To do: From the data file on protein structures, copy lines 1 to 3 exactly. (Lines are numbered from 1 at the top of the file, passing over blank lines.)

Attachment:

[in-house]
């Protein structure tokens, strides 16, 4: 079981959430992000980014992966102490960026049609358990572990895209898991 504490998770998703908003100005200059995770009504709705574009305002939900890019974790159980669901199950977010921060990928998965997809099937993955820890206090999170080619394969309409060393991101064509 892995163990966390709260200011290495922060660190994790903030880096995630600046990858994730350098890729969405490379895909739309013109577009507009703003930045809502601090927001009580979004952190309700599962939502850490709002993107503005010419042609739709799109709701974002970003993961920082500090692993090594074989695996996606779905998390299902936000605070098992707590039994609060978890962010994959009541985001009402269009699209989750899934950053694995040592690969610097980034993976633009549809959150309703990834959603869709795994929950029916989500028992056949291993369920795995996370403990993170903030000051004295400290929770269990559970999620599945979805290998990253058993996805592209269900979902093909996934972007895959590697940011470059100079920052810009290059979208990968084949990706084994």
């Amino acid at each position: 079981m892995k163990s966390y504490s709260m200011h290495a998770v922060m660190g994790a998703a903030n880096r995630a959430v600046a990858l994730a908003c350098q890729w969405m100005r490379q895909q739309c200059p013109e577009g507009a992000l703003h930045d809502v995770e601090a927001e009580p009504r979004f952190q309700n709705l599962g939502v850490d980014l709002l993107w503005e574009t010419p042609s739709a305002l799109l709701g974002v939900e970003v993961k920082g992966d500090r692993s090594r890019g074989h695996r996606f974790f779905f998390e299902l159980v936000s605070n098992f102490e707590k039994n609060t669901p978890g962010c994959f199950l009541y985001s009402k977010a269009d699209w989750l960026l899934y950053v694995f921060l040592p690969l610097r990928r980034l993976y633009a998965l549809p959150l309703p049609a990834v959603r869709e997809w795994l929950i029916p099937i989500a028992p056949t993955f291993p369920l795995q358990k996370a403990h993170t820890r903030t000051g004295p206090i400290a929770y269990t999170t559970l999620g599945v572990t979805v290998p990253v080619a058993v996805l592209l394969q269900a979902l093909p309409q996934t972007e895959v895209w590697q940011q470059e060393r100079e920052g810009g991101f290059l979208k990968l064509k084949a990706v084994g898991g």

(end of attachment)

[in-house]
């Protein structure tokens, strides 16, 4: 079981959430992000980014992966102490960026049609358990572990895209898991 504490998770998703908003100005200059995770009504709705574009305002939900890019974790159980669901199950977010921060990928998965997809099937993955820890206090999170080619394969309409060393991101064509 892995163990966390709260200011290495922060660190994790903030880096995630600046990858994730350098890729969405490379895909739309013109577009507009703003930045809502601090927001009580979004952190309700599962939502850490709002993107503005010419042609739709799109709701974002970003993961920082500090692993090594074989695996996606779905998390299902936000605070098992707590039994609060978890962010994959009541985001009402269009699209989750899934950053694995040592690969610097980034993976633009549809959150309703990834959603869709795994929950029916989500028992056949291993369920795995996370403990993170903030000051004295400290929770269990559970999620599945979805290998990253058993996805592209269900979902093909996934972007895959590697940011470059100079920052810009290059979208990968084949990706084994």
């Amino acid at each position: 079981m892995k163990s966390y504490s709260m200011h290495a998770v922060m660190g994790a998703a903030n880096r995630a959430v600046a990858l994730a908003c350098q890729w969405m100005r490379q895909q739309c200059p013109e577009g507009a992000l703003h930045d809502v995770e601090a927001e009580p009504r979004f952190q309700n709705l599962g939502v850490d980014l709002l993107w503005e574009t010419p042609s739709a305002l799109l709701g974002v939900e970003v993961k920082g992966d500090r692993s090594r890019g074989h695996r996606f974790f779905f998390e299902l159980v936000s605070n098992f102490e707590k039994n609060t669901p978890g962010c994959f199950l009541y985001s009402k977010a269009d699209w989750l960026l899934y950053v694995f921060l040592p690969l610097r990928r980034l993976y633009a998965l549809p959150l309703p049609a990834v959603r869709e997809w795994l929950i029916p099937i989500a028992p056949t993955f291993p369920l795995q358990k996370a403990h993170t820890r903030t000051g004295p206090i400290a929770y269990t999170t559970l999620g599945v572990t979805v290998p990253v080619a058993v996805l592209l394969q269900a979902l093909p309409q996934t972007e895959v895209w590697q940011q470059e060393r100079e920052g810009g991101f290059l979208k990968l064509k084949a990706v084994g898991g």